Hurricane Harvey has hit Texas and is doing a great deal of damage to both life and property. Which is exactly when we need, positively desire, there to be price gouging, instead of the laws we have against it. The basic underlying economics being that we want whatever scarce resources there are to be applied to their most valuable uses. Further, we want to encourage the provision of more supply of them--both of these being the things which the price system manages for us. That is, allowing prices to rise in the aftermath of a disaster does exactly what we want to happen.
So, why all these laws against it? As Texas does indeed have laws against it :
. @KenPaxtonTX : We will deal with price gougers as we find them @lauraingle | https://t.co/wHmuI25k1fMy own version of dealing with price gougers would be to thank them for the good work they're doing--I doubt that's what Ken Paxton has in mind there.
— Fox News Video (@foxnewsvideo) August 27, 2017
Ah, no, it's not what he has in mind :
Price gouging by Texas merchants in the path of Hurricane Harvey has drawn the attention of Texas Attorney General Ken Paxton, who said Saturday that his office is looking into such cases.He wants to punish such people. The economics of this is really terribly, terribly, simple. As a result of the disaster--of any disaster that is--some things are in short supply. Perhaps because some of the supply got damaged, or perhaps because people need to substitute. Floods could, for example, knock out the municipal water supply, leaving people needing bottled water. So relative to the available supply demand has risen. We now need some method of rationing that limited and scarce supply over that increased demand. Rationing by price is always the efficient way of doing this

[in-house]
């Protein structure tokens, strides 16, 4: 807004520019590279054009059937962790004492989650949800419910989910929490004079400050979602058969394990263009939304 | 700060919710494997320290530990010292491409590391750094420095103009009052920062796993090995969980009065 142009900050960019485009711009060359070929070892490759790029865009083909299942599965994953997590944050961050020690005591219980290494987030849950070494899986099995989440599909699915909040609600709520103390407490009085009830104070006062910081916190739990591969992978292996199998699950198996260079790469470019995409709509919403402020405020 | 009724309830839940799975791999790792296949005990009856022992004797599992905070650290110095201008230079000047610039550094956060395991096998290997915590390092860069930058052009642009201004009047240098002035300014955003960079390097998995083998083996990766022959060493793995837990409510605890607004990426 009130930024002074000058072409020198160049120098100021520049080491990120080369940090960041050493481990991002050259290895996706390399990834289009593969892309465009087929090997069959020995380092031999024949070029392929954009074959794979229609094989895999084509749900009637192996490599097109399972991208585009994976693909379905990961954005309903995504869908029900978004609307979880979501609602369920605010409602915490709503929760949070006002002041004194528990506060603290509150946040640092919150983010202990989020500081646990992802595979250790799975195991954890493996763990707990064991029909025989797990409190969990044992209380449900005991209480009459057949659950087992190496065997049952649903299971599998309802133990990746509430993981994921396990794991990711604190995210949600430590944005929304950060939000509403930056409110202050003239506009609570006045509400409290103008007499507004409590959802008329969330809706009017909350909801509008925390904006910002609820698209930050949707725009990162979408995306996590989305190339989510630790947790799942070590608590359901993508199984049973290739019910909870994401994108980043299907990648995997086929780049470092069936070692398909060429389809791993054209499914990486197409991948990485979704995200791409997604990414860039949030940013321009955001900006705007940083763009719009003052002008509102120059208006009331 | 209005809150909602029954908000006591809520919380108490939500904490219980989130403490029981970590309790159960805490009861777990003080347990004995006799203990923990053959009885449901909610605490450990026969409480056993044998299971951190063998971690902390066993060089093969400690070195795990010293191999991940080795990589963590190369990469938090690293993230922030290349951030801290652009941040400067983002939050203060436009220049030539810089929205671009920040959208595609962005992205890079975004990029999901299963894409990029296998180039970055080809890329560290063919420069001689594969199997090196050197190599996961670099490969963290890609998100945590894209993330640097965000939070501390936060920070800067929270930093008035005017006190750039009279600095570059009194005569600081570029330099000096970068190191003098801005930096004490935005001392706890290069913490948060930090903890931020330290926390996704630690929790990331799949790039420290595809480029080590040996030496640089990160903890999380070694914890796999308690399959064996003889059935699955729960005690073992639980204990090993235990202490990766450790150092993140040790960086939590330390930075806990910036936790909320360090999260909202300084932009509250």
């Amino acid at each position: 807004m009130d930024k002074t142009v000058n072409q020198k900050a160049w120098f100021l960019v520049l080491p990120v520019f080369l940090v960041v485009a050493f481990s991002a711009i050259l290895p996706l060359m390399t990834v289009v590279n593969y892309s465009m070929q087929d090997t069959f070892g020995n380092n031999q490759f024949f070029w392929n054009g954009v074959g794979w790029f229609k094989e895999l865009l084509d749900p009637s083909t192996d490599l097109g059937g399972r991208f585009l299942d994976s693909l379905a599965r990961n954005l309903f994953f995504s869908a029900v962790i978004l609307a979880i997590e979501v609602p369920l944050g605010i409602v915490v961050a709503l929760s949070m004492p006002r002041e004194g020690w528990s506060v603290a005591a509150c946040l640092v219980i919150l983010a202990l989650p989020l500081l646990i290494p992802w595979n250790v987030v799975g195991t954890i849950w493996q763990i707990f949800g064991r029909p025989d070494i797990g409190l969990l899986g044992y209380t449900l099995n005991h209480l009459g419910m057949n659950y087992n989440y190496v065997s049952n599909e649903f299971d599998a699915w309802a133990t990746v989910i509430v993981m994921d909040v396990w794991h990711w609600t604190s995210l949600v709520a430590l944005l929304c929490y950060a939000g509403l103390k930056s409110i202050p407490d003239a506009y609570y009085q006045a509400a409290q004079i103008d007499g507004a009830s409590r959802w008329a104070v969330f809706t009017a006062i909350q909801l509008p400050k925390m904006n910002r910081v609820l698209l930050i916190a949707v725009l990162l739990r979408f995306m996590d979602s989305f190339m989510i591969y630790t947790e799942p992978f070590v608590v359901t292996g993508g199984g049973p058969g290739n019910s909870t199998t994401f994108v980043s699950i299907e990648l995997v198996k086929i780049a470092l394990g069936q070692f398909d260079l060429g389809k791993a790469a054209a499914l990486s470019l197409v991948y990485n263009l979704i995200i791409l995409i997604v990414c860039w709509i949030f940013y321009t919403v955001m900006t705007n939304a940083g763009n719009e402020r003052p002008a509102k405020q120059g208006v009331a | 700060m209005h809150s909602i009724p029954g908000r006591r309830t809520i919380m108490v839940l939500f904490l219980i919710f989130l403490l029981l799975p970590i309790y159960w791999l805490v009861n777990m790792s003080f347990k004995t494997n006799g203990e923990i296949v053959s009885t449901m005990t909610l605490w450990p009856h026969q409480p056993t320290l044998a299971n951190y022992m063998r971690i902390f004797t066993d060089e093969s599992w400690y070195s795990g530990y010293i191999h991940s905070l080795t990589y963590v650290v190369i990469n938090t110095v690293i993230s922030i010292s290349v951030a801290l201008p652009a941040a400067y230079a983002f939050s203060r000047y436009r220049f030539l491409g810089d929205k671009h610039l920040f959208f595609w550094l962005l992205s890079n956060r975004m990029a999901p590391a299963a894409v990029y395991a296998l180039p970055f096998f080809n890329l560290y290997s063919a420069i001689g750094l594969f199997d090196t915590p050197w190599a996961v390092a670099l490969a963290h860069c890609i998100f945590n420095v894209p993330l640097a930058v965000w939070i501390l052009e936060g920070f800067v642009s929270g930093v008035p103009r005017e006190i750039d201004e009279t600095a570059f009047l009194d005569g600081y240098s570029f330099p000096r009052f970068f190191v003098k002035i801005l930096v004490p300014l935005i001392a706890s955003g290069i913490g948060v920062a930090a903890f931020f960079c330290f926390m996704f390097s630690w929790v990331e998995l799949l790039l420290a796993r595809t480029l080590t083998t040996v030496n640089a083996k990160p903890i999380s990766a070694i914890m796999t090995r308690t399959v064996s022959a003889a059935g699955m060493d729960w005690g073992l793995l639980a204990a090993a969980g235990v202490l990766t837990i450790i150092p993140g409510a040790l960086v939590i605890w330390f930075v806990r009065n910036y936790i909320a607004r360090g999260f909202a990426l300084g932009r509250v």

“We’ve already found one big retailer that was charging $42 for a case of water,” Paxton told Fox & Friends. “Another, a gas station $99 for a case of water.”
"We’ll be dealing with those people as we find them,” he said.
We also want something else to happen--we want supply to increase as fast as we can manage that. As we know from our basic Econ 101 supply and demand curves the way to increase supply is for the price to increase. We want, for example, people to start trucking bottled water from Louisiana to Texas. More money to be made by doing so will encourage people to do so. And as that extra supply arrives then prices will go down again as demand is met.
We want people to use less of the scarce resource, we want people to supply more of the scarce resource, allowing the price to rise is the one known way of achieving both those goals. So, why is it that we have these laws against it all? The answer is that we're human, we are interested in both efficiency and equity and the people more interested in that equity are the ones who have written these laws. The balance, to my mind at least, going much too far toward that equity and against that efficiency.